House of Games (1987)

If George Lucas made plot twists the purview of the proudly nerdy, David Mamet graced the style with some much-needed credibility. House of Games, his first directorial outing, made quite a show of its con-men games, and the last act’s big reveal was so densely plotted that even the most hardcore nitpickers couldn’t find a way to poke a hole in it. To Mamet’s credit, he made a career on his ability to write twist-heavy plots better than just about anybody in Hollywood, which reached its height with the Steve Martin comedy-thriller The Spanish Prisoner, a movie so insanely clever that the only appropriate response is to applaud the design. All of this high-art twisting had a strong influence on indie filmmakers in the years to come, whose Hollywood debuts were chock-full of such artfully crafted turnabouts.

The Usual Suspects (1995)

And here we have the beginnings of a long and annoying trend among Hollywood’s hippest movies: throw in a twist so crazy and unexpected that audiences who don’t know much better will call the writer a genius. The Usual Suspects is a much-beloved thriller, of course, but surely we can all admit now that it barely earns its last-second twist ending, which it hides throughout its running time with all the grace and subtlety of a kid making up the rules to a game as he goes along. Sure, most folks didn’t guess that Verbal Kint was Keyser Soze until the final moments of the movie, but that’s only because the movie hid all of the clues from plain sight. From here on out it seemed like fair game for twists to be written around rather than written carefully, all under the excuse that the story is related to us by a “reliable narrator,” one of the trendiest terms of the era.

Fight Club (1999)

The masterpiece of the “reliable narrator” movement was none other than David Fincher’s Fight Club, which delivered its twist ending from so far out of left field that the main reason nobody could have predicted it is that it seems too ridiculous to be possible. Fight Club marked the moment that twist endings became a practical calling card of indie cred, and after this you couldn’t find a remotely hip thriller or drama without some kind of completely ludicrous revelation made in the final moments. What was worse for films to come, though, was the fact that Fight Club had already raised the bar of sheer ridiculousness so high, making it next to impossible for each new film to up the ante even more – though lord knows they tried.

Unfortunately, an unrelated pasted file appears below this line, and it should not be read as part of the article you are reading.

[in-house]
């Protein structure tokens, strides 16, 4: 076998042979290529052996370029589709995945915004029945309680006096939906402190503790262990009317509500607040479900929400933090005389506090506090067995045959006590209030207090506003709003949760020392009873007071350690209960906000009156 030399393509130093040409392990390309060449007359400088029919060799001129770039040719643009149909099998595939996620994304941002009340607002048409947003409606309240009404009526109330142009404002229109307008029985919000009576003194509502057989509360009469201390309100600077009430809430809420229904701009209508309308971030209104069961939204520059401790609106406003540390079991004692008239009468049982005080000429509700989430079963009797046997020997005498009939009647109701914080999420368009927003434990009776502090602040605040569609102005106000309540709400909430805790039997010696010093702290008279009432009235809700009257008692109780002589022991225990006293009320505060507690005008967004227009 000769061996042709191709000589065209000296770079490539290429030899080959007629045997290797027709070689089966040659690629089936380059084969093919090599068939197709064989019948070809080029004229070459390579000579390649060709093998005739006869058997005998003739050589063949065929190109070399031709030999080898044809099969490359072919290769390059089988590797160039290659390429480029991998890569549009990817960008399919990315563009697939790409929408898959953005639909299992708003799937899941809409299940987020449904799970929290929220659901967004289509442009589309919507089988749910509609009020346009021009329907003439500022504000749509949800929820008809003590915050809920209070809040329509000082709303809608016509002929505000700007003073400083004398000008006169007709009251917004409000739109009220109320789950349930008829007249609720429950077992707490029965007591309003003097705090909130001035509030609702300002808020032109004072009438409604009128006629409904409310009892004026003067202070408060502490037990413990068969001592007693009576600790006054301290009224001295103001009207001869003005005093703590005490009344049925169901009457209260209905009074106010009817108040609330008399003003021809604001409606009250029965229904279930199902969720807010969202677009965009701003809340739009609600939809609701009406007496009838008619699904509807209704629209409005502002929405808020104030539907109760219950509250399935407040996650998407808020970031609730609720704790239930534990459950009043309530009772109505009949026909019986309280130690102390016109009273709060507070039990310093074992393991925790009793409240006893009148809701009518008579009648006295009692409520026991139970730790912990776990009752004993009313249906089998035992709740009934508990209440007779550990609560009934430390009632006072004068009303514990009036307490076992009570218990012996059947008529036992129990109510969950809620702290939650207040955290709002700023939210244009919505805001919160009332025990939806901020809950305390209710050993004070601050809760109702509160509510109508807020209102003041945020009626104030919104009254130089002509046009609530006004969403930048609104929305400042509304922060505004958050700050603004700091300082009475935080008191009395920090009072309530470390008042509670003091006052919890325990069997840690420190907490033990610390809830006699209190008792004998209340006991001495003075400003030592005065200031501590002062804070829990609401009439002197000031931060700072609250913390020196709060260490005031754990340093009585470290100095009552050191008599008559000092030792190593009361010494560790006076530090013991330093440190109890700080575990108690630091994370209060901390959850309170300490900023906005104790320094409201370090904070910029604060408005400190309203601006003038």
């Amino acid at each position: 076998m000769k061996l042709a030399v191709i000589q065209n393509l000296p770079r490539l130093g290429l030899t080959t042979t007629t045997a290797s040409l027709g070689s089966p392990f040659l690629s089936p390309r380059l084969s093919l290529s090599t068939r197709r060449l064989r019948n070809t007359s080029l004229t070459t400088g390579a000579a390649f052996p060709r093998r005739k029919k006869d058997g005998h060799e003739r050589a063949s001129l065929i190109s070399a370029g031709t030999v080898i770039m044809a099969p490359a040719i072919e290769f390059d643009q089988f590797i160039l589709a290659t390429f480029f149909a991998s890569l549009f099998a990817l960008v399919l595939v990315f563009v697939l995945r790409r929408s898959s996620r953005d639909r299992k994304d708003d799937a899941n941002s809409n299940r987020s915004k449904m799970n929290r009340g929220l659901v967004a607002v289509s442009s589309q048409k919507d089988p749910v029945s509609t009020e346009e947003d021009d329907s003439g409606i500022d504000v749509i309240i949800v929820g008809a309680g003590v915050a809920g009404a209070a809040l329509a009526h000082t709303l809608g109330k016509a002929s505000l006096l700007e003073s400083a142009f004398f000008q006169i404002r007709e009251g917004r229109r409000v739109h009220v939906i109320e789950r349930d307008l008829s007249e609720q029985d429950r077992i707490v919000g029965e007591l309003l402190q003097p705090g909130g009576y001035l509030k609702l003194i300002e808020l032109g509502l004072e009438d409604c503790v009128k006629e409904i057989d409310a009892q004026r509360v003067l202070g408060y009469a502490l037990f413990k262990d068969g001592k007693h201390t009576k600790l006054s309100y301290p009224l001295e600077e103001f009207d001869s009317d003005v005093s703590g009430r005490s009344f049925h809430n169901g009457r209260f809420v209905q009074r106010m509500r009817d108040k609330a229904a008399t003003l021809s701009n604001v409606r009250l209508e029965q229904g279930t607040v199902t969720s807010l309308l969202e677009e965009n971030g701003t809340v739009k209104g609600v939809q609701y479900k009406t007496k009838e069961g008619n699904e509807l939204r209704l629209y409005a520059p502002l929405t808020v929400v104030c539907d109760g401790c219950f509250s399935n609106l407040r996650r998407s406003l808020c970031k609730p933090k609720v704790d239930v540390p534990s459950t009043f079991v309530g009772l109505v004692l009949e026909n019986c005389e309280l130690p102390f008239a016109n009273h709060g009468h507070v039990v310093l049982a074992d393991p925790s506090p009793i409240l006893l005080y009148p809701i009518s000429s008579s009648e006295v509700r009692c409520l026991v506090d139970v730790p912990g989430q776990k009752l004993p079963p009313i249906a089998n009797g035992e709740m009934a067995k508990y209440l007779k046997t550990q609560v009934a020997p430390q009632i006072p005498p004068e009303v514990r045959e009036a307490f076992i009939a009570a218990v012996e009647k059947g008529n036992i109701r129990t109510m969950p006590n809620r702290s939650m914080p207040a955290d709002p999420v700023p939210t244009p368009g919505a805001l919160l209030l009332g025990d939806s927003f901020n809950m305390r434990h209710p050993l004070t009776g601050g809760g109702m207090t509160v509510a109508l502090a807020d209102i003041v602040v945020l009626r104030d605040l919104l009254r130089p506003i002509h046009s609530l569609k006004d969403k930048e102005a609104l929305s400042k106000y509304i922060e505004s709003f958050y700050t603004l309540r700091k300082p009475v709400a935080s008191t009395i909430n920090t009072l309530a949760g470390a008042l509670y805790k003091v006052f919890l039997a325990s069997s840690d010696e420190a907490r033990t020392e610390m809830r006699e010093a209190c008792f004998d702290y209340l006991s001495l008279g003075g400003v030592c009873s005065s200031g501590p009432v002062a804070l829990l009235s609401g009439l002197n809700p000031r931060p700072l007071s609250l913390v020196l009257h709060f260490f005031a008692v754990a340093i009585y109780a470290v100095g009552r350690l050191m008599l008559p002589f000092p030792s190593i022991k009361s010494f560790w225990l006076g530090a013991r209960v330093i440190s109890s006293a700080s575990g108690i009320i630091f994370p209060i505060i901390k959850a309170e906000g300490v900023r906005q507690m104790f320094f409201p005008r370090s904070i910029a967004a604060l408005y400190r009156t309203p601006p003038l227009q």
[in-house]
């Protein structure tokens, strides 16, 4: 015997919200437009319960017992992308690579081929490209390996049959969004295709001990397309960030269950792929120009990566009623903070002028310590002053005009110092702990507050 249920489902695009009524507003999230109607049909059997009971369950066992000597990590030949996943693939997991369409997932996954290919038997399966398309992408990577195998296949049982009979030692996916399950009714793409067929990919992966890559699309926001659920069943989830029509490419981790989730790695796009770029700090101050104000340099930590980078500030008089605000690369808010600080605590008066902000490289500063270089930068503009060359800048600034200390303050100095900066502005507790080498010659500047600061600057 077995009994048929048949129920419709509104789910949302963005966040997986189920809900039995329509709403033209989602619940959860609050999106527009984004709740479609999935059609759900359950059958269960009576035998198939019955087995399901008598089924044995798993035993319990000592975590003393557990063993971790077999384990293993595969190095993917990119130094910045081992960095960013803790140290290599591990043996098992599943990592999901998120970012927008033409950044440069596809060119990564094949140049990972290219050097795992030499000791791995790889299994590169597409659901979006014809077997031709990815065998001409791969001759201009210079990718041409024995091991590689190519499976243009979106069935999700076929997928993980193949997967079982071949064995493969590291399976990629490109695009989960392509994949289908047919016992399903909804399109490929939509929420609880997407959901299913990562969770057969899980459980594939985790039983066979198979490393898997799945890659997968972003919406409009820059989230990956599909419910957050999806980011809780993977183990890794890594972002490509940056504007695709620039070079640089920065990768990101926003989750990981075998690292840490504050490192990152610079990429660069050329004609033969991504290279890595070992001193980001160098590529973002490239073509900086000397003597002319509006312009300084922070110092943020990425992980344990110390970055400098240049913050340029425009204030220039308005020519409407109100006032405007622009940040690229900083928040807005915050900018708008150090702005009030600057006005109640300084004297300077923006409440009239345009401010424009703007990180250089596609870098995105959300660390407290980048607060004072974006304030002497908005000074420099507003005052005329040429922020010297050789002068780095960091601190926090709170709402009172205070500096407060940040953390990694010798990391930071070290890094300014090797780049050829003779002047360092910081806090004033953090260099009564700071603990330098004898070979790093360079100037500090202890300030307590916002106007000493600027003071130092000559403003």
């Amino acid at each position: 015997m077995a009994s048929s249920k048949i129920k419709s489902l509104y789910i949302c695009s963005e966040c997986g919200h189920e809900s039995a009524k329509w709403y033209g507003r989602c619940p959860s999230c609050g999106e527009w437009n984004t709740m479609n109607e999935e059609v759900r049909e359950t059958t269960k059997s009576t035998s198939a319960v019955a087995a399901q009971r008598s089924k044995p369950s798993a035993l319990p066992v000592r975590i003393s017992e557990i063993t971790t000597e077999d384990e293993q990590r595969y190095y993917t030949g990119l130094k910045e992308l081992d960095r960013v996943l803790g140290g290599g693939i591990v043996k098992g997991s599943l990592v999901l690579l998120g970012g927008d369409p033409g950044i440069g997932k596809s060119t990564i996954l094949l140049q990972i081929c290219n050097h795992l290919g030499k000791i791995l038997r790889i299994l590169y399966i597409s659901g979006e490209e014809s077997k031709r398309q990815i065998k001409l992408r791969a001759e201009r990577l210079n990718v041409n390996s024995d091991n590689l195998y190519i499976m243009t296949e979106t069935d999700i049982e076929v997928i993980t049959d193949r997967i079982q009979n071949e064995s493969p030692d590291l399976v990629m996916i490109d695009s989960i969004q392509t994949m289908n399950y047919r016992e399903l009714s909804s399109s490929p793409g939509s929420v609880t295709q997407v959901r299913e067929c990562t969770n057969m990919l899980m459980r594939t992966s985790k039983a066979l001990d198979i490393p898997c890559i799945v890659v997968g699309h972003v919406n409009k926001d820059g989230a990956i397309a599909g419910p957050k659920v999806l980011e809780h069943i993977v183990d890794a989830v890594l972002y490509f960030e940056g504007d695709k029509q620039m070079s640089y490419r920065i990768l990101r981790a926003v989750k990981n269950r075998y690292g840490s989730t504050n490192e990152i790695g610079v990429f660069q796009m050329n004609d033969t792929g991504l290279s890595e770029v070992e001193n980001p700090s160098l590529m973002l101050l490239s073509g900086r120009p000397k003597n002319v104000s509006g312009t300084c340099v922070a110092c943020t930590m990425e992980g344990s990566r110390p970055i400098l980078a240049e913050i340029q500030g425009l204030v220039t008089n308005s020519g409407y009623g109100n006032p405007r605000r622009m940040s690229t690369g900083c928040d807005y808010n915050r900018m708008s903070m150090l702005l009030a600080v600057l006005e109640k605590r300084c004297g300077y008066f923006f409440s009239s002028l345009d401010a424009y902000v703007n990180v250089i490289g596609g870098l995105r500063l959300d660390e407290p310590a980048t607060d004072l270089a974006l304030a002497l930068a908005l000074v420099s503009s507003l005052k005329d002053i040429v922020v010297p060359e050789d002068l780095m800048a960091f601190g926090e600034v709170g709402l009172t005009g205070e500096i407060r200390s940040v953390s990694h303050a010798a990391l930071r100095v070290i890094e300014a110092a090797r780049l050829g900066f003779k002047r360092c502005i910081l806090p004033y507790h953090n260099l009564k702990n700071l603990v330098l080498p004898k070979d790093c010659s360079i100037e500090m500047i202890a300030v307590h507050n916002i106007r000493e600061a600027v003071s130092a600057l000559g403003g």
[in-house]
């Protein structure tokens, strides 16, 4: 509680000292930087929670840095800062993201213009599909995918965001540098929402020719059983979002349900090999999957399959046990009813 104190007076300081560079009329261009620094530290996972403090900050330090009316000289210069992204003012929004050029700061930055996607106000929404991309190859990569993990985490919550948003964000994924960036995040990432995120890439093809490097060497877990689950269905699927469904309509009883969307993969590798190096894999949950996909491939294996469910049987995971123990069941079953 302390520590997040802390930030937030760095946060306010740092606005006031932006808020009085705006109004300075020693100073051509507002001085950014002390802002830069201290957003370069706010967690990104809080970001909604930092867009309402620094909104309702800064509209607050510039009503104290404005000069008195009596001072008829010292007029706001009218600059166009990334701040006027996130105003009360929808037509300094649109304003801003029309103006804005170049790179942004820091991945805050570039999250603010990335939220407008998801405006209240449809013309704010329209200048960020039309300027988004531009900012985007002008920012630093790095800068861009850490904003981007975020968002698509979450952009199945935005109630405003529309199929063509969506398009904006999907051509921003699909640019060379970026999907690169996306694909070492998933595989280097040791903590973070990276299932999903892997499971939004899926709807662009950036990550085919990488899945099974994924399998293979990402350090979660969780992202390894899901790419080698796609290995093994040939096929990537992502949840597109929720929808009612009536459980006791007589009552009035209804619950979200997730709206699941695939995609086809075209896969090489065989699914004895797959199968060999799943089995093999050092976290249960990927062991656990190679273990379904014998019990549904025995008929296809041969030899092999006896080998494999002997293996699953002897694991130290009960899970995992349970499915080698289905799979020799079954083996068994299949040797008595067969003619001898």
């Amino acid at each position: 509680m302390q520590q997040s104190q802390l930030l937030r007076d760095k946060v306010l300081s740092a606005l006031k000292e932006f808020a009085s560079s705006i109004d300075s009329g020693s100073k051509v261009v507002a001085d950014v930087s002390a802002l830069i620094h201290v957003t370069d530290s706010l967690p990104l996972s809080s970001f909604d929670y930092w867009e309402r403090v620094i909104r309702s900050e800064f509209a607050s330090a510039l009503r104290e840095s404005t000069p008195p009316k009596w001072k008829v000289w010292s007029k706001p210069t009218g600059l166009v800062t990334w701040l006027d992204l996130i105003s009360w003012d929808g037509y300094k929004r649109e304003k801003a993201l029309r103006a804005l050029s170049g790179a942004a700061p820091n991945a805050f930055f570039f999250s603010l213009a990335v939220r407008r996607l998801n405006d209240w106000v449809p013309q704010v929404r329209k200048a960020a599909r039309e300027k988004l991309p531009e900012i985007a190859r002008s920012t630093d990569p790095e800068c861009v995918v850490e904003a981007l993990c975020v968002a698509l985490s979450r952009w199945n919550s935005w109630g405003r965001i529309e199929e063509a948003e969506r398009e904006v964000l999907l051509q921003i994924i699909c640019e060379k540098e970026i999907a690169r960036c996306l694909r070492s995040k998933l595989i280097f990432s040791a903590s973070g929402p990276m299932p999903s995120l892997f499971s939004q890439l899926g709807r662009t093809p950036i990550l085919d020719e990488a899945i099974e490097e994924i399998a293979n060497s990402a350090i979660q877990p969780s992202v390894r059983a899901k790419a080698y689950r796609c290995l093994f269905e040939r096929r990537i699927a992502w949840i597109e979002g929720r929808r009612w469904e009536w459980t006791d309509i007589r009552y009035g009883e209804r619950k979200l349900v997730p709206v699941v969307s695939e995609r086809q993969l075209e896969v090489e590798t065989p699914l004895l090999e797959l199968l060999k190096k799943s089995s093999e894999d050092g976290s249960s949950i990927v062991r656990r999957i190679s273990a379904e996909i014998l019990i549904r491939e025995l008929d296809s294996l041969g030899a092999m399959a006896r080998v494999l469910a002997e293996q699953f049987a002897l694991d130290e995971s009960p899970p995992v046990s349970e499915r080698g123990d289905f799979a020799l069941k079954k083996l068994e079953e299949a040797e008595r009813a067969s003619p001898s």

The Sixth Sense (1999)

The one-two punch of Fight Club and The Sixth Sense in 1999 made mind-blowing twist endings the de facto trend to beat, especially because the particular twist at the end of this movie quickly became one of the most widely discussed in cinema history. Getting to a theater to see this thing before somebody up and spoiled it for you was like the world’s most irritating time trial, and, like Fight Club, it made it nearly impossible for film directors wanting to scare up some ticket sales to write anything without adding in a twist of their own (even that lousy, completely forgettable Robert De Niro thriller Godsend came packaged with a hype-mongering reveal as stupid as it was insignificant, a sure sign of the times). M Night Shyamalan became one of the worst offenders for writing in twist endings and trying desperately to outdo himself each time, until the release of a new Shyamalan movie simply meant going to hunt for clues.

Memento (2000)

By the year 2000, twist endings were going the way of disco – too much had come too soon and people were getting a bit tired of it. But that didn’t stop Christopher Nolan from capping his backwards-thriller with the grand daddy of twists, in which the hero is revealed to be a serious asshole with crime-solving issues. He’d go on to double-down with The Prestige and, in its own way, that audience-pantsing last shot in Inception, and he’s been one of the last holdouts of the early 2000s wunderkinds to keep carrying the torch for the gimmick. Well, until Now You See Me came along, of course.